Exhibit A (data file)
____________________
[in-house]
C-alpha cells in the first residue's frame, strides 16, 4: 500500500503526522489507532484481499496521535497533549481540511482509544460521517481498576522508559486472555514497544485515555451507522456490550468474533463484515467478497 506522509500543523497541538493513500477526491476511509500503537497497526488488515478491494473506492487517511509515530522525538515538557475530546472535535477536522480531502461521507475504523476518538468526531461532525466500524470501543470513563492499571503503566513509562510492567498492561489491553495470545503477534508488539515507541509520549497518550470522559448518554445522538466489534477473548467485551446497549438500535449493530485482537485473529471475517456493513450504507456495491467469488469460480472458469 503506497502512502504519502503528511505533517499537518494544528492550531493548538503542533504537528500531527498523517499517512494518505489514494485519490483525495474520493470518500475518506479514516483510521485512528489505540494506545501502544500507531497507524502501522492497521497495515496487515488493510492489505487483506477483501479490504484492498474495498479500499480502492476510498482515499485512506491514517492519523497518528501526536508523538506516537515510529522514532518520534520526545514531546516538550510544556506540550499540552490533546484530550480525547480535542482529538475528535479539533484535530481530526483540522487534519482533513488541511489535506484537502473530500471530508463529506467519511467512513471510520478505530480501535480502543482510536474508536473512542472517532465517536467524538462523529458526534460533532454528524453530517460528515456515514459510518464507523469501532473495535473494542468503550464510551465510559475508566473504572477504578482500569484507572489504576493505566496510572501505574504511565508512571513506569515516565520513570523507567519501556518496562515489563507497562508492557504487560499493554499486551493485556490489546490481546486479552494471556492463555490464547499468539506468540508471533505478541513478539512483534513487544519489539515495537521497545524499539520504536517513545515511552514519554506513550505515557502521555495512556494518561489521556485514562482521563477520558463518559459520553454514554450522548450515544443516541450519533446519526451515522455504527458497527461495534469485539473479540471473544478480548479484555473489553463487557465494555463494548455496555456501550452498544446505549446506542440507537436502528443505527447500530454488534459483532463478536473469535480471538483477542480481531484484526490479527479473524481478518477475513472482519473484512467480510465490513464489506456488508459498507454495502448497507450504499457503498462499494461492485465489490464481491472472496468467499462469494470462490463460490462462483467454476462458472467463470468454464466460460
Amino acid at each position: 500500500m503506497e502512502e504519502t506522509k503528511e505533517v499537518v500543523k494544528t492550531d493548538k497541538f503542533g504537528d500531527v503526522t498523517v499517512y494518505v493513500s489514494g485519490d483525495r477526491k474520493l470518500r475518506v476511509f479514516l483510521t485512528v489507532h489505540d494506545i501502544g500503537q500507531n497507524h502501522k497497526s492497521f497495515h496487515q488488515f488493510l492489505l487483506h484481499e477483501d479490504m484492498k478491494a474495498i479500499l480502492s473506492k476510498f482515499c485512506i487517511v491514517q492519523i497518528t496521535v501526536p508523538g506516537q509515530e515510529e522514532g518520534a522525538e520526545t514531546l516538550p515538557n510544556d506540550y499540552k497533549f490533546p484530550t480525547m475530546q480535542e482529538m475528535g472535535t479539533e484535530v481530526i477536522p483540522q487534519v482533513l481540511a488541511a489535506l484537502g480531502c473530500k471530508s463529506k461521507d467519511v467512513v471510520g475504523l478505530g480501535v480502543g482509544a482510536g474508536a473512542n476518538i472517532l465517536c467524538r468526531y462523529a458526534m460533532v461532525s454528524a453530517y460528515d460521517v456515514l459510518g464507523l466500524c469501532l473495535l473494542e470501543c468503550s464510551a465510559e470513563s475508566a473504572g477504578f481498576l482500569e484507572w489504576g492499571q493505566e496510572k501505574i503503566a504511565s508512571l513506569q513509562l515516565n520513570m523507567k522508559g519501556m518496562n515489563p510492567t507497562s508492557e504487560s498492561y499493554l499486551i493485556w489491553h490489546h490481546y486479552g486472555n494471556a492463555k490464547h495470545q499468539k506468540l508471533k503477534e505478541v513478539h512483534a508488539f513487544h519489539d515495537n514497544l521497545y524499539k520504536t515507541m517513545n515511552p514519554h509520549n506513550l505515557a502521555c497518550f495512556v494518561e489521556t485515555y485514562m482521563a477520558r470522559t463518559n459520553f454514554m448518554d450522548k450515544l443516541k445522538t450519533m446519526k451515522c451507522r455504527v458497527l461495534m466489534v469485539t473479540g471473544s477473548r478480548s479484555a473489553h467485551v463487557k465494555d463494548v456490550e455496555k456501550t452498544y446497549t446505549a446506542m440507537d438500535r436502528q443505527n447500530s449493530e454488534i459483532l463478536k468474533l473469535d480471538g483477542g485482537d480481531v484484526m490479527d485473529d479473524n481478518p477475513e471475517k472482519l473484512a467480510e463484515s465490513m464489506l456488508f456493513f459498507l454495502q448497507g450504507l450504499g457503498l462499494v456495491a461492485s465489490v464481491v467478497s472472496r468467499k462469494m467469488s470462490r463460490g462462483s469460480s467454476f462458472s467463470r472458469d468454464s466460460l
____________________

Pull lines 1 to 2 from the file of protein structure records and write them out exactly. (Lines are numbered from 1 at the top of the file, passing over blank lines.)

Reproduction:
[in-house]
C-alpha cells in the first residue's frame, strides 16, 4: 500500500503526522489507532484481499496521535497533549481540511482509544460521517481498576522508559486472555514497544485515555451507522456490550468474533463484515467478497 506522509500543523497541538493513500477526491476511509500503537497497526488488515478491494473506492487517511509515530522525538515538557475530546472535535477536522480531502461521507475504523476518538468526531461532525466500524470501543470513563492499571503503566513509562510492567498492561489491553495470545503477534508488539515507541509520549497518550470522559448518554445522538466489534477473548467485551446497549438500535449493530485482537485473529471475517456493513450504507456495491467469488469460480472458469 503506497502512502504519502503528511505533517499537518494544528492550531493548538503542533504537528500531527498523517499517512494518505489514494485519490483525495474520493470518500475518506479514516483510521485512528489505540494506545501502544500507531497507524502501522492497521497495515496487515488493510492489505487483506477483501479490504484492498474495498479500499480502492476510498482515499485512506491514517492519523497518528501526536508523538506516537515510529522514532518520534520526545514531546516538550510544556506540550499540552490533546484530550480525547480535542482529538475528535479539533484535530481530526483540522487534519482533513488541511489535506484537502473530500471530508463529506467519511467512513471510520478505530480501535480502543482510536474508536473512542472517532465517536467524538462523529458526534460533532454528524453530517460528515456515514459510518464507523469501532473495535473494542468503550464510551465510559475508566473504572477504578482500569484507572489504576493505566496510572501505574504511565508512571513506569515516565520513570523507567519501556518496562515489563507497562508492557504487560499493554499486551493485556490489546490481546486479552494471556492463555490464547499468539506468540508471533505478541513478539512483534513487544519489539515495537521497545524499539520504536517513545515511552514519554506513550505515557502521555495512556494518561489521556485514562482521563477520558463518559459520553454514554450522548450515544443516541450519533446519526451515522455504527458497527461495534469485539473479540471473544478480548479484555473489553463487557465494555463494548455496555456501550452498544446505549446506542440507537436502528443505527447500530454488534459483532463478536473469535480471538483477542480481531484484526490479527479473524481478518477475513472482519473484512467480510465490513464489506456488508459498507454495502448497507450504499457503498462499494461492485465489490464481491472472496468467499462469494470462490463460490462462483467454476462458472467463470468454464466460460